11. Estrogen receptors. The whole of the foreskin is richly supplied with estrogen receptors, whose purpose is not yet fully understood and needs further study. We do know that estrogens are known to stimulate growth, blood flow, and water retention in sexual organs and that estrogen and estrogen receptors play a role in male reproduction and are produced in male genitourinary organs.

12. Apocrine glands. These glands produce pheromones, nature’s invisible yet compelling signals to potential sexual partners. The effect of their absence on human sexual behavior has not yet been studied.

13. Sebaceous glands. The oils produced by these glands lubricate and moisturize the foreskin and glans, which is normally a protected and internal organ, so that the two structures function together smoothly.

14. Dartos fascia. This is a smooth muscle sheath that underlies the scrotum, the entire penis and the tip of the foreskin. It is necessary for proper temperature regulation of the genitals (causing these structures to elongate in the heat and shrink in the cold). Approximately half of the Dartos fascia is destroyed by circumcision.

15. Natural texture and coloration of the glans. In the intact penis, the glans normally appears moist, shiny, and pinkish-red to dark purple. These visual cues often attract and excite a sexual partner. The glans of a circumcised penis is often dry, rough and often light pink to bluish-gray in color. Over a period of years the glans becomes keratinized, adding additional layers of tissue in order to adequately protect itself, which further contributes to discoloration.

16. Electromagnetic “cross-communication.” Some reports suggest that, without the mucosa of its foreskin, the penis lacks the capacity for the subtle electromagentic energy transfer that occurs during contact between two mucous membranes (the vaginal walls and the exposed inner lining of the foreskin). Such contact contributes to the full experience of sexual pleasure. These reports deserve further scientific study.

17. Zero risk of serious infection or surgical injury. Circumcisions can be botched in many ways. “The most common error is to remove too much penile shaft skin. This can result in excessive bleeding and an attempt to cover the wound with skin from the base of the penis. When the wound heals the effective length of the penis is reduced, the junction of the scrotum and the penis is pulled onto the shaft, and at puberty pubic hair will appear on the shaft of the penis. Surgery can only partially correct these conditions. Another result can be the “burying” of the penis in the pubic fat pad, which requires surgical correction and often results in an unsightly bulge of skin in the mid-shaft area. Upon occasion the round end of the penis, called the glans, can be cut or cut off in whole or in part. If the severed part is not immediately re-attached the boy will have a permanent and serious disfigurement. Not all re-attachment attempts are successful. These are just a few of the preventable errors that occur with circumcisions.”

18. Zero risk of death from surgery. Every year boys die from the complications of circumcision, a fact that the American circumcision industry ignores, obscures, or downplays. A baby only needs to lose 1 ounce of blood to hemorrhage, and just 2.3 ounces to die as a result of this blood loss. Approximately 117 neonatal circumcision-related deaths occur annually in the United States (though some reports indicate the number is closer to 230.) To put this in perspective, about 44 neonatal boys die each year from suffocation, and 8 from auto accidents. About 115 neonatal boys die annually from SIDS, nearly the same as from circumcision.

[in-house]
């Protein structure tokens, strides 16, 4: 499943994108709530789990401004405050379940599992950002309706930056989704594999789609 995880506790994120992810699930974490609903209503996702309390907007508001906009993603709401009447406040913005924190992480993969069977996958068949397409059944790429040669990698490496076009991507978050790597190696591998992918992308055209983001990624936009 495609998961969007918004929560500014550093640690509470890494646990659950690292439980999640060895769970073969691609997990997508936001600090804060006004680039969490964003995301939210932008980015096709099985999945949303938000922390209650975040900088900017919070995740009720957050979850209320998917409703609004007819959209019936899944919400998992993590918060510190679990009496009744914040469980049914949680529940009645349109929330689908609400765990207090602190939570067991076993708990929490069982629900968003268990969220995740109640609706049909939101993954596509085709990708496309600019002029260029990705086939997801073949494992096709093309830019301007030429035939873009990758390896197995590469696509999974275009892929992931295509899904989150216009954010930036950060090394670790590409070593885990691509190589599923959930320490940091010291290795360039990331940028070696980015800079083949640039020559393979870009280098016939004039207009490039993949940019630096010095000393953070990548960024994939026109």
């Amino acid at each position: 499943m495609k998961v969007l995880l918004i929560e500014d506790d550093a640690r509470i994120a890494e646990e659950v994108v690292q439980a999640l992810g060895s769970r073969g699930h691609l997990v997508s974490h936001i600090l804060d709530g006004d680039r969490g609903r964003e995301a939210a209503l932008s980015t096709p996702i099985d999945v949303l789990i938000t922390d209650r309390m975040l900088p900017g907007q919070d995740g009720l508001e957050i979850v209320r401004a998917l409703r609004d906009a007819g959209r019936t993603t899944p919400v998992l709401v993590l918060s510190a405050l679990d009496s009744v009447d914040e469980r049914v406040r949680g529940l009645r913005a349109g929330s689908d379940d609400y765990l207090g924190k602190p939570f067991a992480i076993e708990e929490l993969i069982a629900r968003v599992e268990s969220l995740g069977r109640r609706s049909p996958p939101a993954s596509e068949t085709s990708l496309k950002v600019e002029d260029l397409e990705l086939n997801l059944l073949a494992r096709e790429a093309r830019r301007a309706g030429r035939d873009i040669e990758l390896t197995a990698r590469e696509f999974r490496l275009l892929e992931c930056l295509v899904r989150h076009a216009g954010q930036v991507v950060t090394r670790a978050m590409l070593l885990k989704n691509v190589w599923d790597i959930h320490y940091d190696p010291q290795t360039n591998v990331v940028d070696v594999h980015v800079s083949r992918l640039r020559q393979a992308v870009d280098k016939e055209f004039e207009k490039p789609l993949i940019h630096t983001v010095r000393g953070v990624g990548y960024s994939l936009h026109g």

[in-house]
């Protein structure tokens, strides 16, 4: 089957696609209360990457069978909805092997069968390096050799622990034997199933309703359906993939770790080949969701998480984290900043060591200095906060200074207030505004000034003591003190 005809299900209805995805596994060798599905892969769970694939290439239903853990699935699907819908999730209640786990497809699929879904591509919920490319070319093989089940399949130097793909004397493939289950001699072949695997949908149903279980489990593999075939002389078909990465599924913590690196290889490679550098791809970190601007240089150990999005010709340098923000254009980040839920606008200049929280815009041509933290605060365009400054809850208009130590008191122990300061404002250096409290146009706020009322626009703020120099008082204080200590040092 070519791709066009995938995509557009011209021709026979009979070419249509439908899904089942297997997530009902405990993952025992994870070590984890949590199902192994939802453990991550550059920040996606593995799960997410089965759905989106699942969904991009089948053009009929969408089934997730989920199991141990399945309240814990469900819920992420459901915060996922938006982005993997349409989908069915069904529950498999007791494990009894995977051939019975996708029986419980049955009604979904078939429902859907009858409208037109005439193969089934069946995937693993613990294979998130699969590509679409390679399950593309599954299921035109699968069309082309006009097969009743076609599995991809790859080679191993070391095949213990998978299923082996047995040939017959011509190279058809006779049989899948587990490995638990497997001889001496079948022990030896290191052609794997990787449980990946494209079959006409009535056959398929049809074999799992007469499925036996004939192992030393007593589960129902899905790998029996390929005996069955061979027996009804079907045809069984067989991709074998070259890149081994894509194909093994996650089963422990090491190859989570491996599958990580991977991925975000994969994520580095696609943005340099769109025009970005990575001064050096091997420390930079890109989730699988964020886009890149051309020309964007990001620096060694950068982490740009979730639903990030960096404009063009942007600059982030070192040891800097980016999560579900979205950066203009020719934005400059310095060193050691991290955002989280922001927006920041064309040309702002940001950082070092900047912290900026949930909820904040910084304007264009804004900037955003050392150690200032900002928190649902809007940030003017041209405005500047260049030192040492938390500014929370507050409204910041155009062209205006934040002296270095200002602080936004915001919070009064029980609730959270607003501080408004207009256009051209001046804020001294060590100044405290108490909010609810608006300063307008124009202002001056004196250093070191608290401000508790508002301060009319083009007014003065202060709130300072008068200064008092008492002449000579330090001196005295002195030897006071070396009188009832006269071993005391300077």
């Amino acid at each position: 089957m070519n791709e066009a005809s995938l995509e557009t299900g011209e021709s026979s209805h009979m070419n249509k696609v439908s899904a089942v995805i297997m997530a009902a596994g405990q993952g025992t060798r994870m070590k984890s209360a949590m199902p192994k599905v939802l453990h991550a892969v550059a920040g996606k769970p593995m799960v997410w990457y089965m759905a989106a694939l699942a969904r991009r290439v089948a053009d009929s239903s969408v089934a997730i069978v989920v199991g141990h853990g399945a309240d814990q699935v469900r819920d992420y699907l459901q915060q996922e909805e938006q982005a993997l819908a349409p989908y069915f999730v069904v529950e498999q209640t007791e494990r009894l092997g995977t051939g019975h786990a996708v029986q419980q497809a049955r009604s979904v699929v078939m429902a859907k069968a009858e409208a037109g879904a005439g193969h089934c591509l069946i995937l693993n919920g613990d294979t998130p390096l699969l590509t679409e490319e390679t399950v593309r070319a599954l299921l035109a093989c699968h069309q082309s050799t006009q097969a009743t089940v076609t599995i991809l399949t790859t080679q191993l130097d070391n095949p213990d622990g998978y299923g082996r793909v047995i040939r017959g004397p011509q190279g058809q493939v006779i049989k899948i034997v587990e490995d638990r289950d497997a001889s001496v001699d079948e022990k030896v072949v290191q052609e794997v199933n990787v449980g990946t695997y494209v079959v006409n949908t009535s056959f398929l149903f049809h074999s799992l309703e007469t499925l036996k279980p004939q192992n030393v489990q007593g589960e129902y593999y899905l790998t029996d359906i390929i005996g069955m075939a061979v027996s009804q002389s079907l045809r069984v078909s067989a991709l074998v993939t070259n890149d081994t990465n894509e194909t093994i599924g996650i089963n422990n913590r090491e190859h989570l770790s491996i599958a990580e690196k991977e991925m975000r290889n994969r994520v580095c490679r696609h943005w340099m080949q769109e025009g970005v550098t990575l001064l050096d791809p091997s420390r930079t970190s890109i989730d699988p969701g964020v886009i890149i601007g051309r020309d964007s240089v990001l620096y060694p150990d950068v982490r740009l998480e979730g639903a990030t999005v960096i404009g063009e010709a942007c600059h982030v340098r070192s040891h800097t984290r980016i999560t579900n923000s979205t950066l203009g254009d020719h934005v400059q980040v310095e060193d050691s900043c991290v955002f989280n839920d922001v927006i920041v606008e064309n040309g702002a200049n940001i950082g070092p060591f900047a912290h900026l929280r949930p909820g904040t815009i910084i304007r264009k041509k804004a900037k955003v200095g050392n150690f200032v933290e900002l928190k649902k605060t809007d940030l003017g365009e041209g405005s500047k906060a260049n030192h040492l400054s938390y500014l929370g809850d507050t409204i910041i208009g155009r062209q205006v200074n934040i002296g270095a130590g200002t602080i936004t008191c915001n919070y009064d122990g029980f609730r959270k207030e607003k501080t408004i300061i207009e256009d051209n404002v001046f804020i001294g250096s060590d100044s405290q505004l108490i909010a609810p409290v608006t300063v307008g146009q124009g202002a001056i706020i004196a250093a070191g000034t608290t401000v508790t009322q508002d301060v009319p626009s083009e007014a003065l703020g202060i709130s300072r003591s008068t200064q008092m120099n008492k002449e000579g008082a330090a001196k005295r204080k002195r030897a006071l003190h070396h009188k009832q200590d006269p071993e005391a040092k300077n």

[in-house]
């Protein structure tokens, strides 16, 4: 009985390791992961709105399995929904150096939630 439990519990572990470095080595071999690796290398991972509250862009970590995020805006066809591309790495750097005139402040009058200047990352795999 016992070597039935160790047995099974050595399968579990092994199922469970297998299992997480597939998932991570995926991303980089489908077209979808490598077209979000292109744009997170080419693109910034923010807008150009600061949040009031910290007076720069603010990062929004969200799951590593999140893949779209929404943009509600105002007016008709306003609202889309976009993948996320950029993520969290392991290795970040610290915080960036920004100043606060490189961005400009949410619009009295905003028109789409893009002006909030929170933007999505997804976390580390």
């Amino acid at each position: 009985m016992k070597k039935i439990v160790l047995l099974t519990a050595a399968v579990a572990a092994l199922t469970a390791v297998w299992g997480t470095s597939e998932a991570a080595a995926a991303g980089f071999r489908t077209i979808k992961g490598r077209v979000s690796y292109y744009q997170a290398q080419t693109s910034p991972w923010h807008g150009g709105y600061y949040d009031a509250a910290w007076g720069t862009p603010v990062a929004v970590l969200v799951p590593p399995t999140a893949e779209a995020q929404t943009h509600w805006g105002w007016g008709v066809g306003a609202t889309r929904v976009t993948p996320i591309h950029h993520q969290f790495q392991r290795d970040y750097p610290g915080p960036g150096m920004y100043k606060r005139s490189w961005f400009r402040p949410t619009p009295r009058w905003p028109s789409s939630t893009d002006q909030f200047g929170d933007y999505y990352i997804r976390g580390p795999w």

At least one boy dies every three days from unnecessary circumcision surgery in the US.

19. Zero risk of delayed or diminished maternal bonding. Circumcision, even if anesthesia is used, causes unavoidable operative trauma and post-operative pain that has been shown to disrupt bonding with the mother, which in turn interferes with the first developmental task of every human, that of trust (trust in human contact, in personal safety, etc). Circumcision often disrupts the breastfeeding relationship. Only 25% of obstetricians use anaesthesia for this surgery. Even when used, it is woefully insufficient due to the inherent risks involved in administering anaesthesia to newborns..

20. Emotional and neurological development. An infant subjected to circumcision is forced into a defensive psychological state of “learned helplessness” or “acquired passivity” to cope with the excruciating pain which he can neither fight nor flee. The trauma of this early pain has been shown to lower a circumcised boy’s pain threshold below that of intact boys and girls. Circumcised infants had higher behavioural pain scores and cried longer after subsequent vaccinations; thus neonatal circumcision may affect pain response several months after the event, and perhaps even longer.

Also, remember – not a single medical organization in the world recommends infant circumcision. In some countries, both boys’ and girls’ rights to bodily integrity are protected by law and it is illegal to perform male circumcision on an infant unless medically necessary. After all, if men were meant to have foreskins, they’d be born with them. They are there for a reason (such as the many cited above) and are not a birth defect.

The above list of foreskin benefits and functions is an adapted excerpt of Michelle Monroe’s articles, used with permission, which you can read in their entirety here:

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  1. Pingback: Ten Ways You Can Help Keep Babies Intact | ButterflyBirth